Update: this has now acquired a name and an updated version – ‘Box of Blue‘.
A piece so new and raw it doesn’t even have a name. I was basically just goofing around with a Maj7 tuning that I thought might have possibilities.
Hopefully, at some point the piece will turn up here better and more tightly executed (and with a proper name). In fact, I even have a set of words that might fit it. But this version is just here so that I don’t forget about it.
While our little corner of Cornwall seems to be in the grip of Winter – though perhaps a milder Winter than most parts of the country have been enjoying – I seem to have found a time tunnel back to Autumn.
While looking for the words to ‘Autumn Song’ by Harvey Andrews – yes, it’s now crept back into my repertoire, though I don’t know if I’ll ever sing it in public – I came across a YouTube video of Sarah McQuaid singing ‘Forever Autumn’, a song sung by Justin Hayward* for Jeff Wayne’s ‘War of the Worlds’ project from 1978 (and revisited in 2012, when it was sung by Gary Barlow). This was quite a while ago, but I was reminded of it when I exchanged some email with Sarah about her forthcoming CD, which includes a version of ‘Forever Autumn’.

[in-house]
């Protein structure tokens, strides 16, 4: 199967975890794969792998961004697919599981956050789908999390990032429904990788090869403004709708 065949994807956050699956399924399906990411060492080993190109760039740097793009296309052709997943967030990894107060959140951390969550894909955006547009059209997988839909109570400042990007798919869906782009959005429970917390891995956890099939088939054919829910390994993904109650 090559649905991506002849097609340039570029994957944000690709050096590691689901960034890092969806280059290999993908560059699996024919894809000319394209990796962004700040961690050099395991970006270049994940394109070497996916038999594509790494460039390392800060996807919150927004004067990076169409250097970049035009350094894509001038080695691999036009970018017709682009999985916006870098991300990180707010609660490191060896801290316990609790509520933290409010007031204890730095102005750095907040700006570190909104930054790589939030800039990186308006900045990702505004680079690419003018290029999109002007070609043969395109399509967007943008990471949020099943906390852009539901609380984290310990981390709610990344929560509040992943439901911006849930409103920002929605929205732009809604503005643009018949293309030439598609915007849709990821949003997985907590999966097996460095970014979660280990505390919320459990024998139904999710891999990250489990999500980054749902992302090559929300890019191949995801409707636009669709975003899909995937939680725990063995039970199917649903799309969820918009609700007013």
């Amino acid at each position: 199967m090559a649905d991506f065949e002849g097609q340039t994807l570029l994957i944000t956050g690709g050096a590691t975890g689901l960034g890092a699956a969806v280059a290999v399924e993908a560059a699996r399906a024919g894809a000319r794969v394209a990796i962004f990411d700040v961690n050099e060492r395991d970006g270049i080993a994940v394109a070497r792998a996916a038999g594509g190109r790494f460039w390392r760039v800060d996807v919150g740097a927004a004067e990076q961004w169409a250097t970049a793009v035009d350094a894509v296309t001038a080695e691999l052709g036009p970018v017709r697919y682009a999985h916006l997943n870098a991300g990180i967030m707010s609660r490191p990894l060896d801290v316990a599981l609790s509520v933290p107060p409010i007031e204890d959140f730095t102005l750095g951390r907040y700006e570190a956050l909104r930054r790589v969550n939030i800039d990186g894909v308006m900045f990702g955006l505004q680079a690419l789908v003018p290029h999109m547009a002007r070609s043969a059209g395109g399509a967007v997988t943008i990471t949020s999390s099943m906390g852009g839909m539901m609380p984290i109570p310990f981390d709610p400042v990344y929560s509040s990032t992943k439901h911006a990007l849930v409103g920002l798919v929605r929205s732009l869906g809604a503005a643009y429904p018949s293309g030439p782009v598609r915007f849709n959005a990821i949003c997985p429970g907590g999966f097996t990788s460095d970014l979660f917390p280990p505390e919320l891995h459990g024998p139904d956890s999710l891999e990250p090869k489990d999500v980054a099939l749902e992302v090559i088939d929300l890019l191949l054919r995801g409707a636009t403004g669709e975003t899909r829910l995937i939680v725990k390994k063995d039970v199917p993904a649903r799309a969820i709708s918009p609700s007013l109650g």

The video is a live, solo version from the Southdown Folk Festival, so I don’t know how close it is to the recorded version, but, having heard it again, I’m more than ever looking forward to hearing (and reviewing) the album and the launch concert at The Acorn in Penzance on January 25th. I know that Penzance is so far West that even the inhabitants of Truro don’t come down here without carrying their passports, but I note that there are plenty of other places on Sarah’s tour schedule around the time of the CD release, if this video and the ‘Tug of the Moon‘ video have whetted your appetite.